First, to understand sustainable wellbeing requires a rigorous theory of human needs. This was the subject of an earlier book I co-authored with Len Doyal which has gained a renewed following in recent years. Unlike wants or preferences, needs are in theory satiable. The distributive principle entailed by human need theory is sufficiency: to bring all individuals up to a threshold (though this can be defined in different ways).
Second, the idea of non-substitutable need satisfiers entails the concept of a “foundational economy” as a network of ‘systems of provision’ which directly delivers a range of essential need satisfiers in contemporary market economies: utilities, the food system, housing, health, education and care services, emer-gency services, public administration and retail banking and payments systems (Floud et al. 2018).
There is a close match between basic need satisfiers, critical sectors of the foundational economy and government lists of essential occupations. When we need to identify essential or critical occupations we come back to human need satisfaction and the foundational economy.
This has relevance for radical strategies to tackle the worsening crisis of climate and ecological break-down. If we are eventually to transition to a post-growth economy we will need to recompose con-in the rich world: to reduce consumption emissions by switching from high-to low-carbon goods. To make this fair or just would then entail the idea of a ‘consumption corridor’, between minimum consumption standards, allowing every individual to live a good life, and maximum standards, ensuring a limit on every individual’s use of natural and social resources in order to guarantee a good life for others in the present and in the future. This means drawing distinctions between necessities and luxuries; or between necessities, comfort goods, and luxuries. And this takes us back to need theory, and to concepts of universal basic needs and services.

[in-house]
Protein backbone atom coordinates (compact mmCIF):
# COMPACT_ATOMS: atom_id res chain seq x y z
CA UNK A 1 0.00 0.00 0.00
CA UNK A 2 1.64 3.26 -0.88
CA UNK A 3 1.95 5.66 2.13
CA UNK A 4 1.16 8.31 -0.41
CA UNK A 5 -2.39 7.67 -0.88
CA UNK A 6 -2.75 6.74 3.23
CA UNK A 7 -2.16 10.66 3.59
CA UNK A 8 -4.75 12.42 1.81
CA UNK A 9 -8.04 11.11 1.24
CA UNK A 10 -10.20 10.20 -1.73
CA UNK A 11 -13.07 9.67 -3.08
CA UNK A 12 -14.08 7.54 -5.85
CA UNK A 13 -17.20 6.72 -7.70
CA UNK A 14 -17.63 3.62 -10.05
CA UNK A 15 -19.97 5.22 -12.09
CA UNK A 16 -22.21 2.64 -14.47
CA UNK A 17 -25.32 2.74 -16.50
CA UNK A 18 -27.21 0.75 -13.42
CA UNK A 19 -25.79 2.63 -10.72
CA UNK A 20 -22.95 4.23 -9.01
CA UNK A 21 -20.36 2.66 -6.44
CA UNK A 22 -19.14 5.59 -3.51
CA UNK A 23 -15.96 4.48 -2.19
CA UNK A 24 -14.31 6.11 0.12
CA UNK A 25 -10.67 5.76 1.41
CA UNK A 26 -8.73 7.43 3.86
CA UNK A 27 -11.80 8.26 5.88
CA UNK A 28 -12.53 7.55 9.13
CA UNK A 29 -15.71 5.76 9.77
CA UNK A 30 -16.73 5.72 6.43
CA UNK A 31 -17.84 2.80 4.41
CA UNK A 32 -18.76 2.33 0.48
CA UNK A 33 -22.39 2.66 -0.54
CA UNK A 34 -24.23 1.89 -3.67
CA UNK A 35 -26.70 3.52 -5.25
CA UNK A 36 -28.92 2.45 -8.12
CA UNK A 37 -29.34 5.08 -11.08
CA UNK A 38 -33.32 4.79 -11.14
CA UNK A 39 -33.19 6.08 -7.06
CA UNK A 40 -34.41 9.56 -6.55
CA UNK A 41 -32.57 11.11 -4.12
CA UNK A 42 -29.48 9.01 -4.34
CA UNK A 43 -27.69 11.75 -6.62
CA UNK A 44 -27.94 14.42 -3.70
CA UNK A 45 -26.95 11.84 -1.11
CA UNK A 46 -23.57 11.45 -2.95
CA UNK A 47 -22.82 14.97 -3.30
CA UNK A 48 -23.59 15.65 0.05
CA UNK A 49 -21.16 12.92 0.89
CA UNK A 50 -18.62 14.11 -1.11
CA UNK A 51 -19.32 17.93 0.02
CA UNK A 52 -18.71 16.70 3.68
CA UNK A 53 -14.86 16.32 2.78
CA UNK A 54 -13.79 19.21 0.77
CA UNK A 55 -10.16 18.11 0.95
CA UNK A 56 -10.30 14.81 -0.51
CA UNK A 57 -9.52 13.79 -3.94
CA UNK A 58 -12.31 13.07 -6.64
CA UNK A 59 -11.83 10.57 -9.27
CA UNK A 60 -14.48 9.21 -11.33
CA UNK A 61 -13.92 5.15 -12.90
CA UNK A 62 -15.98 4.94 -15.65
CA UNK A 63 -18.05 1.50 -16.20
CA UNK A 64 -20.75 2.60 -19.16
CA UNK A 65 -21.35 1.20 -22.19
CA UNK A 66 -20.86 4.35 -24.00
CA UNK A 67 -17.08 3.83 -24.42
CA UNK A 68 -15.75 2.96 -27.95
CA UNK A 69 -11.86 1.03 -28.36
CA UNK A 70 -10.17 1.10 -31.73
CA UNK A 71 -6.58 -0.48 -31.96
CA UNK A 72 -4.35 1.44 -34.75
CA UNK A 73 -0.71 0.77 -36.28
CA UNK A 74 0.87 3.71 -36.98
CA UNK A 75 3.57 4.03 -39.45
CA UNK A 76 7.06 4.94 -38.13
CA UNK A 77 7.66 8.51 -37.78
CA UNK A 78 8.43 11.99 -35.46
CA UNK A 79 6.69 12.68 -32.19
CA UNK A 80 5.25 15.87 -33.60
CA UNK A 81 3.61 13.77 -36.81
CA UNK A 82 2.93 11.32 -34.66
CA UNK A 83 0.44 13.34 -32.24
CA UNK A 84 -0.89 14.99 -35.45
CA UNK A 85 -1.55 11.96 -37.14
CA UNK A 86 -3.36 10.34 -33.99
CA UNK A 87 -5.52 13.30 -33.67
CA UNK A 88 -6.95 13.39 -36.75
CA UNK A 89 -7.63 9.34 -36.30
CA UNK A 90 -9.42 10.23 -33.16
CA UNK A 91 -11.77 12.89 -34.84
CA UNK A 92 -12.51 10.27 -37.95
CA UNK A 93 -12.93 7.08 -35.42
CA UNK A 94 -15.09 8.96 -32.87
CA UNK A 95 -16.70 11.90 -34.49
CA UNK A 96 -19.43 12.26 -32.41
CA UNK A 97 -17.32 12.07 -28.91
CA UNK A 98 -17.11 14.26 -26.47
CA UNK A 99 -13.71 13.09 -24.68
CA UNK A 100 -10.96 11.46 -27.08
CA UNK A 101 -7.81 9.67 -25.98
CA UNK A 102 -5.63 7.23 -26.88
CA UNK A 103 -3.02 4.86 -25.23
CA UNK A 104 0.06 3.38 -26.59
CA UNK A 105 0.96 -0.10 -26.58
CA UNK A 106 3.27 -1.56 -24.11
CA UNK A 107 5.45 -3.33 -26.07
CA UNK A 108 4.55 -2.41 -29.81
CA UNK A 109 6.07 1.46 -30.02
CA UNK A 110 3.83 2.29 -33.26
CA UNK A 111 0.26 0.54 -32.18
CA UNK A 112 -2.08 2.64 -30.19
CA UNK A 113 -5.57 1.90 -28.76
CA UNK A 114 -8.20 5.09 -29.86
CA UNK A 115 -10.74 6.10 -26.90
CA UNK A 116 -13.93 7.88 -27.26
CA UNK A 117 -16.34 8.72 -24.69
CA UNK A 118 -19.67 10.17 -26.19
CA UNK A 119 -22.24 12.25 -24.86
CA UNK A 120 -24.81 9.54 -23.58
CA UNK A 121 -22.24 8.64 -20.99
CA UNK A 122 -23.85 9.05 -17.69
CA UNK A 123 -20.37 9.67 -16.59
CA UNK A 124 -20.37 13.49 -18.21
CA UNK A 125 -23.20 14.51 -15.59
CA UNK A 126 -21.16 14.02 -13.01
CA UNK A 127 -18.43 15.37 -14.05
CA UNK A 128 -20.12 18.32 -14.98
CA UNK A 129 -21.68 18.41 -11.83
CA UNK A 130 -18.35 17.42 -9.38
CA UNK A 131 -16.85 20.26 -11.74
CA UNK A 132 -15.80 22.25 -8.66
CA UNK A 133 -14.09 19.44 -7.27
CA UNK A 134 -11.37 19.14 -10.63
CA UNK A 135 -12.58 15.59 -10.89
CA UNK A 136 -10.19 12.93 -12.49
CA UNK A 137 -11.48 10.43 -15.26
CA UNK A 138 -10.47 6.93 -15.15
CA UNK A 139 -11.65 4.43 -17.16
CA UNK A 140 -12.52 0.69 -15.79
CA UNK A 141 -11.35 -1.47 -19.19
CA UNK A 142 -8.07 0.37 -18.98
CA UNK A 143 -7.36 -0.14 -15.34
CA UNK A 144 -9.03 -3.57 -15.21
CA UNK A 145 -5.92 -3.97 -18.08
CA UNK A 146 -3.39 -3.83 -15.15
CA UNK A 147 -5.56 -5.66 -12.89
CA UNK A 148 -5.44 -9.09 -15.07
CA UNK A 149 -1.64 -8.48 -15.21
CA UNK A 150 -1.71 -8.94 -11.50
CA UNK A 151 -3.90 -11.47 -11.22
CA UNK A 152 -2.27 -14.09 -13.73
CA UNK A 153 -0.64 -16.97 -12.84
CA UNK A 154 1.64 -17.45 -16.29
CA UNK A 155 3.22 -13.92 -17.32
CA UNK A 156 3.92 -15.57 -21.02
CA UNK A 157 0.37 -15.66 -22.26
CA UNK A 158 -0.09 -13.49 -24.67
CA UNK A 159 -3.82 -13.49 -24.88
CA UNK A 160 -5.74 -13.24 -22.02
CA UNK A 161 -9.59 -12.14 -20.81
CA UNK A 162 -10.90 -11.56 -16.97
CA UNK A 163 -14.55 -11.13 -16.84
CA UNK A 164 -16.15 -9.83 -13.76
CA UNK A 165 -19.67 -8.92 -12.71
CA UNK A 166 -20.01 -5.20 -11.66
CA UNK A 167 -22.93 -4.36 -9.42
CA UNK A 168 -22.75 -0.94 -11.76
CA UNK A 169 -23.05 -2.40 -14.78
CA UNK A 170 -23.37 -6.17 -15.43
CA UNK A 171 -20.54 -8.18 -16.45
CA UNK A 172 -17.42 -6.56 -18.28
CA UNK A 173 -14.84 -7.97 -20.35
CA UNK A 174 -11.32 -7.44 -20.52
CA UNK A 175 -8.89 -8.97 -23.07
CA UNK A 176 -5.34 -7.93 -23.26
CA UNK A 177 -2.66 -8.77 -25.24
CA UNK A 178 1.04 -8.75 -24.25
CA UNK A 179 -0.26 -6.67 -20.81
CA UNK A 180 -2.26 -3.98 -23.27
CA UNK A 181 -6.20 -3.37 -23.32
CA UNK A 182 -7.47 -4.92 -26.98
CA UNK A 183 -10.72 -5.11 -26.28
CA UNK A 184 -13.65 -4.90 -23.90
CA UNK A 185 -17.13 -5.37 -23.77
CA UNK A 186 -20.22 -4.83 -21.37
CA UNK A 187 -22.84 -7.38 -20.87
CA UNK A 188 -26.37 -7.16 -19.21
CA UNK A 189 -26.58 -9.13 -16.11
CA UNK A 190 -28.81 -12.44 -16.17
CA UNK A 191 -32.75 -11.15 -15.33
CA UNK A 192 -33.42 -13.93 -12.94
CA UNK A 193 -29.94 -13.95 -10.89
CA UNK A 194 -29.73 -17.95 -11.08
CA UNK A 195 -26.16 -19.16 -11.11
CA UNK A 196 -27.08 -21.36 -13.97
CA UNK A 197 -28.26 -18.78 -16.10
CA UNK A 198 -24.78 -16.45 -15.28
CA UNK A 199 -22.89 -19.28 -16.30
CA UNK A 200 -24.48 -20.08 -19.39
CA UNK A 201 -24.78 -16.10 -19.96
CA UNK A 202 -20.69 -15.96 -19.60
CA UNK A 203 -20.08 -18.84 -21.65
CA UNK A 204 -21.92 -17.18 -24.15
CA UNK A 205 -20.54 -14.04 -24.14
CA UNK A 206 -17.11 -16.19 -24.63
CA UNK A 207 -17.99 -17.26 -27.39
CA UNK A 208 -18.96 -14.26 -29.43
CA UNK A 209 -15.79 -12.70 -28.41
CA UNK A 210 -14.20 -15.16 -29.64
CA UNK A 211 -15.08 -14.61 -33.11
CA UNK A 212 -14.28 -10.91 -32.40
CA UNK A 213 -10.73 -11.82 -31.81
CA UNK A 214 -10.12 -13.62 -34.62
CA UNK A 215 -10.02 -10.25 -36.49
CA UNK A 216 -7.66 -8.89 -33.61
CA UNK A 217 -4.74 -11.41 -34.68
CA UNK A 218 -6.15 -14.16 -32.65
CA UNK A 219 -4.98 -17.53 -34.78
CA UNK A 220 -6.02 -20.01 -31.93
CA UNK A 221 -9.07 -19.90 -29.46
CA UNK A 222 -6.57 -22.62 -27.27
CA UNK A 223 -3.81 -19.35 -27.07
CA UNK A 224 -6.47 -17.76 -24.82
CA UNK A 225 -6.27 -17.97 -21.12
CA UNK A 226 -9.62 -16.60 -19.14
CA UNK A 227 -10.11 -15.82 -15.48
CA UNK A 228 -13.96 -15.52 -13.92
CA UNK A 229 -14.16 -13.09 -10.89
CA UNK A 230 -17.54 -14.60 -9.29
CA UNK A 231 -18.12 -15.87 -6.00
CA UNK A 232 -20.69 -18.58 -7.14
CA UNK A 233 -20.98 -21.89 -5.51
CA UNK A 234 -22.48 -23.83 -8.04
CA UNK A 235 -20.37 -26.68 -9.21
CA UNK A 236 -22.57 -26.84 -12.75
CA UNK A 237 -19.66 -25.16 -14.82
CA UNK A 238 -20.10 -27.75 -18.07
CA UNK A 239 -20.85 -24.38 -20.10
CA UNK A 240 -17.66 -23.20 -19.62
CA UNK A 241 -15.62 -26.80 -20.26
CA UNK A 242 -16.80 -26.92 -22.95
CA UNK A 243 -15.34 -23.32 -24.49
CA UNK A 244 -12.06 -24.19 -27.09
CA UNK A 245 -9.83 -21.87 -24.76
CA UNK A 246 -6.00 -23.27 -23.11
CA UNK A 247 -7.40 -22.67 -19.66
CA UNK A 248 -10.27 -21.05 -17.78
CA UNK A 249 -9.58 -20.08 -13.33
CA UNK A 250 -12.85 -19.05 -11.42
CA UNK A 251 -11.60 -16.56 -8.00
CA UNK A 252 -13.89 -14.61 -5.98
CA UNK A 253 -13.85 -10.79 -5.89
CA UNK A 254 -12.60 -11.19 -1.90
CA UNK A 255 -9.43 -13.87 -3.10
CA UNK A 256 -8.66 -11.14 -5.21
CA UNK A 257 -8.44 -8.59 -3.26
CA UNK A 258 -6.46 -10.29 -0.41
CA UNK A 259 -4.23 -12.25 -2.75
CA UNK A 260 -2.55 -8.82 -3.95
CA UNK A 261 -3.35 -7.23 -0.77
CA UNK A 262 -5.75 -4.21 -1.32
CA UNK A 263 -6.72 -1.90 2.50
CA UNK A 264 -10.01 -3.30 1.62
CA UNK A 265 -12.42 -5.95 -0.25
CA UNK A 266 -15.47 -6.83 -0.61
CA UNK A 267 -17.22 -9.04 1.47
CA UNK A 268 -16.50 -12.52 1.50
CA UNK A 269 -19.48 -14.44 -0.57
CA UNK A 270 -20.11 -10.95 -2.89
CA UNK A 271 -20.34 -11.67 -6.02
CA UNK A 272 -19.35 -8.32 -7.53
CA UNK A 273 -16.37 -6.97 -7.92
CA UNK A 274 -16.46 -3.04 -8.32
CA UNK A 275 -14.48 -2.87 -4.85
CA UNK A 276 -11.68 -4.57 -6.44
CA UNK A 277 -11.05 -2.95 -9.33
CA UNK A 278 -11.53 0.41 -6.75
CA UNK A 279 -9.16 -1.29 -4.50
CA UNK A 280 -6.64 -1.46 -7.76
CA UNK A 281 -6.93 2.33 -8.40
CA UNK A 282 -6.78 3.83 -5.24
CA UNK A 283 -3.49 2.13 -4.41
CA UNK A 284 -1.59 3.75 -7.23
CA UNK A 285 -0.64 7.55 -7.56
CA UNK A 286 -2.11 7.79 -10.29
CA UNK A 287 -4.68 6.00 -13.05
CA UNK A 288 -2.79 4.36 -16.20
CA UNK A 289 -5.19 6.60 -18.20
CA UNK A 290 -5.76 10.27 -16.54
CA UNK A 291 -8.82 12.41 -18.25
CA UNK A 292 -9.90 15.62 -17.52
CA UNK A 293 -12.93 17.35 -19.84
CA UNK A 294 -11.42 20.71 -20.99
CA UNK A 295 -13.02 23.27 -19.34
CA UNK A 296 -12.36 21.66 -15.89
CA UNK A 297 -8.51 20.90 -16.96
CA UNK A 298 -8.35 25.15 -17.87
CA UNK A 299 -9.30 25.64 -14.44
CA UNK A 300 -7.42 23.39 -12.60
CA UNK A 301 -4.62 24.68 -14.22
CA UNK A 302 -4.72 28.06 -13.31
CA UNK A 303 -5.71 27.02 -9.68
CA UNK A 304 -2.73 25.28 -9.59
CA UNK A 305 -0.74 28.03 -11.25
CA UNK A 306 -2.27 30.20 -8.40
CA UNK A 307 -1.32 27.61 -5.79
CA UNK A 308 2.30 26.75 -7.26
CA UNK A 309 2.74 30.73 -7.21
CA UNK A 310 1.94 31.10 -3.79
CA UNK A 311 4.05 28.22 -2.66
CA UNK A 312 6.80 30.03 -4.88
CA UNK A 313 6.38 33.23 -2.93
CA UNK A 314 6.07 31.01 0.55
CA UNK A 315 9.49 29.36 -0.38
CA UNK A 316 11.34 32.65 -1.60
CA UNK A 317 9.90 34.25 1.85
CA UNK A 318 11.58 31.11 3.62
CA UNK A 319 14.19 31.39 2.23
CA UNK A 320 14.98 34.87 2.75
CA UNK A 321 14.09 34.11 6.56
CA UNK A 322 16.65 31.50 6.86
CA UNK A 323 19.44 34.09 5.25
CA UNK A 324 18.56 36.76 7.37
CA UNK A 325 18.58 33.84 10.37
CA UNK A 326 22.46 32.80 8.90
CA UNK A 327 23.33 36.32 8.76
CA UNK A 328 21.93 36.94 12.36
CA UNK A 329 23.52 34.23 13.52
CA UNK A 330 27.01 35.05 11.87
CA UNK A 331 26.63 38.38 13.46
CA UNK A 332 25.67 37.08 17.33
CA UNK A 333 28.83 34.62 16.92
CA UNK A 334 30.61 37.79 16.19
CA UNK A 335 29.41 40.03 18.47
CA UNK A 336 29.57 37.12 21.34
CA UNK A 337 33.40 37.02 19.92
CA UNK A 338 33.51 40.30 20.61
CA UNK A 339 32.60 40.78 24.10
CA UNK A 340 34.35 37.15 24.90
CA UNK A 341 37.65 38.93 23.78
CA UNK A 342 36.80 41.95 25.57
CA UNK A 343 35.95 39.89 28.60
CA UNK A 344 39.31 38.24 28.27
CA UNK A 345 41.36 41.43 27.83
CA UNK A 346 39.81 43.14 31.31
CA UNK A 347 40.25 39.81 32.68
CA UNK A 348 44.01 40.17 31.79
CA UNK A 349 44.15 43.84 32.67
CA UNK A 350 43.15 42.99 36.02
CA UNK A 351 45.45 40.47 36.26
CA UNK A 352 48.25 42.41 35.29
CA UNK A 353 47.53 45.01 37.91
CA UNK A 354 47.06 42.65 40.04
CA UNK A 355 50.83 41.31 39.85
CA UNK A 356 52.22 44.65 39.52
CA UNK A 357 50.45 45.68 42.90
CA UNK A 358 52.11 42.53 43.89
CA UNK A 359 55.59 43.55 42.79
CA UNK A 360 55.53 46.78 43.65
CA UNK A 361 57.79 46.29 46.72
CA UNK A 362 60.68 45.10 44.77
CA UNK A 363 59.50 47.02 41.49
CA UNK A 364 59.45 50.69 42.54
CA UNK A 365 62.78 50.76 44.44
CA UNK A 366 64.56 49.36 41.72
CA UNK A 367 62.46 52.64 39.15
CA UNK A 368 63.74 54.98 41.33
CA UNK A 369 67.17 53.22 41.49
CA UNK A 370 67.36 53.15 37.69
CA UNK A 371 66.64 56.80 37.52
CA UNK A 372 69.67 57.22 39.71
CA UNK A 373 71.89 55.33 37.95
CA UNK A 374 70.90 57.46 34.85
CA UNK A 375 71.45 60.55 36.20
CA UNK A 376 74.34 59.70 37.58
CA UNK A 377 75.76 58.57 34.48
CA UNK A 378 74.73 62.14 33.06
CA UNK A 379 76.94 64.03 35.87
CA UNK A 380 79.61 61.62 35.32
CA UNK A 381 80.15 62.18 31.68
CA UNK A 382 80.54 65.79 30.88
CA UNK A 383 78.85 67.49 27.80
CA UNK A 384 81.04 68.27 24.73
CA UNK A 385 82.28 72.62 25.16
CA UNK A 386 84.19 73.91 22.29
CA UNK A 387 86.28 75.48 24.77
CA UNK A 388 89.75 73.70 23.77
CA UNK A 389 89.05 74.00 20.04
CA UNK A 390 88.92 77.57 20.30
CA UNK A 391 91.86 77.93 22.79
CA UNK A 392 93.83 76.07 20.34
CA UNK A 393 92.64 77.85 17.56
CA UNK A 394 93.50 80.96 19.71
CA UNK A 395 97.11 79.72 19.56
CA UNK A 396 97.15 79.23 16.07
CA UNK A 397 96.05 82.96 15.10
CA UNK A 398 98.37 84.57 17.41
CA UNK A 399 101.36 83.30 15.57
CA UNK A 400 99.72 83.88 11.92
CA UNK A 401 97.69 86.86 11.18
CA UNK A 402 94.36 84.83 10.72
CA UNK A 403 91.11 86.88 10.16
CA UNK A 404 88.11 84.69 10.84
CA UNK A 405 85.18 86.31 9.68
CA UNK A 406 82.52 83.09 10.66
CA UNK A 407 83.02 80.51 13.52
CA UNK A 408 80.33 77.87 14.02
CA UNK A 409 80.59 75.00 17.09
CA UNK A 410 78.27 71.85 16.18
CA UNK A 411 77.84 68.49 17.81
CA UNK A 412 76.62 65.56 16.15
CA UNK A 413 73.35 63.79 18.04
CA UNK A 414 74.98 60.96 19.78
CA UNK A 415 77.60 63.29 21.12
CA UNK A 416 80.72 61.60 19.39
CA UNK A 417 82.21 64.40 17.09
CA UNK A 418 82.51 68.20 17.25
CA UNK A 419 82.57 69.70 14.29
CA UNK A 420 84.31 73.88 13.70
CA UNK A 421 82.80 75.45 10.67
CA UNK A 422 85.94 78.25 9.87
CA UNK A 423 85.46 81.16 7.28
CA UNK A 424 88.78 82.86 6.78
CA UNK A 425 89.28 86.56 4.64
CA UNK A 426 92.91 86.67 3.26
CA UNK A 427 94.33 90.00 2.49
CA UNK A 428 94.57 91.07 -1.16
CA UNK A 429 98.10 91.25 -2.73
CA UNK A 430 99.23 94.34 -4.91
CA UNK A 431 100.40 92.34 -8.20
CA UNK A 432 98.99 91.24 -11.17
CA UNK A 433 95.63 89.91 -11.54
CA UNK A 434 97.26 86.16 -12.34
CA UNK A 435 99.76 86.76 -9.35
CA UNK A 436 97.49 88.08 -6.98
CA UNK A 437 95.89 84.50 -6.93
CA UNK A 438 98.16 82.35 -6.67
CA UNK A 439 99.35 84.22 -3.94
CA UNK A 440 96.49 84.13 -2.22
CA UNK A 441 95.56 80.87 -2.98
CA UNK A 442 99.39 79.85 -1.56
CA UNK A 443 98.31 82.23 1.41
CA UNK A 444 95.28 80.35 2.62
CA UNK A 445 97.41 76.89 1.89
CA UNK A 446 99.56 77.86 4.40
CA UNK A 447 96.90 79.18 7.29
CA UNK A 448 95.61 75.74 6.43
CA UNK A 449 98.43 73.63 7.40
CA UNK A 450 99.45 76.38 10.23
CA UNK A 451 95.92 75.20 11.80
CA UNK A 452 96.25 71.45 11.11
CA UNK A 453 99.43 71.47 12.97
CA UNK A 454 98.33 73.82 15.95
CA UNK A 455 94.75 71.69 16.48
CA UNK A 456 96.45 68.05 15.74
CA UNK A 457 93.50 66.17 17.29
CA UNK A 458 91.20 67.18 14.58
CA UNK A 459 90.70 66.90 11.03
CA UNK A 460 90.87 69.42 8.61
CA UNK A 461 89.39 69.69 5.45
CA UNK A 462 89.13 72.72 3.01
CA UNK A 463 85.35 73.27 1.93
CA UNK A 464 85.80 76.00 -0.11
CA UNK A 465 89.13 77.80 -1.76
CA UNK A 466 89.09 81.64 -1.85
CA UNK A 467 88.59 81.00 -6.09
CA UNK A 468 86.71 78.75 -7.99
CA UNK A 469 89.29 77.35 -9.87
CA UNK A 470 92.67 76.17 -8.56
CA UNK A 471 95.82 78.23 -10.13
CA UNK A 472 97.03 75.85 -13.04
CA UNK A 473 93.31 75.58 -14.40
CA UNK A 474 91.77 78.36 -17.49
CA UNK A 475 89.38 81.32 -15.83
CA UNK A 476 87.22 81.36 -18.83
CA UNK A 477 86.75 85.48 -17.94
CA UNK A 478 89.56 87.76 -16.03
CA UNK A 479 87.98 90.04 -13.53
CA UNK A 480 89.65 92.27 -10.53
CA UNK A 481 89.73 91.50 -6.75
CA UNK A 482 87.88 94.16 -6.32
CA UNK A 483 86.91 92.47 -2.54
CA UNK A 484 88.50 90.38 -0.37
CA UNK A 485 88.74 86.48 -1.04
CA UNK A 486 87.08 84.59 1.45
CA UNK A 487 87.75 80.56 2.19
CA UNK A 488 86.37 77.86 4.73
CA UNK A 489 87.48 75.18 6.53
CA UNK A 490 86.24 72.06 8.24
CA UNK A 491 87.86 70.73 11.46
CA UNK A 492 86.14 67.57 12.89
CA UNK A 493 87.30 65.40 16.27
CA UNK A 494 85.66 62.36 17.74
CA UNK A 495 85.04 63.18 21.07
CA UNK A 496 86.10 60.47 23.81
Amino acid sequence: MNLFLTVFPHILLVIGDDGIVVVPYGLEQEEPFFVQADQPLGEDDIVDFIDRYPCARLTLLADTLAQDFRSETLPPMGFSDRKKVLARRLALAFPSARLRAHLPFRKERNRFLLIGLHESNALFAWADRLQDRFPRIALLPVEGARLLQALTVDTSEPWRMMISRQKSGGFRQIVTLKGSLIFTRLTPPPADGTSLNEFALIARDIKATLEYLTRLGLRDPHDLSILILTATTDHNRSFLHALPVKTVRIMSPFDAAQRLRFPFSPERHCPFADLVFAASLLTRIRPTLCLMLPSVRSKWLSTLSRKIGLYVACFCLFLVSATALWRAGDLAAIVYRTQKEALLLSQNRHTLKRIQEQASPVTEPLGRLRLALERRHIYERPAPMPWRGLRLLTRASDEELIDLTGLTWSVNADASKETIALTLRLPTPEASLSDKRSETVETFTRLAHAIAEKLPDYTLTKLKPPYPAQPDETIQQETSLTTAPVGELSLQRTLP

The lessons from Covid-19 about valuing what matters need to be applied to tackling climate break-down. This needs to happen in such a way as to ensure extensive citizen participation, while at the same time with the irreplaceable contribution of experts too, as the Covid-19 experience has brought home. Examples include the Citizens’ Assembly in Ireland and citizens’ forums on curbing emissions in Canada, France, and the UK.
The Covid crisis is questioning many of the hidden assumptions of contemporary capitalist economies. Already policy innovations by governments have begun to crack the carapace of business as usual. I suggest that this includes the hegemony of the neo-classical theory of value – that price determines value, and that the notion that distinguishing the social contribution of different sectors, groups of workers and consumption practices is an irrelevance or an impertinence. It is not. It is central to building an environmentally sustainable and just economy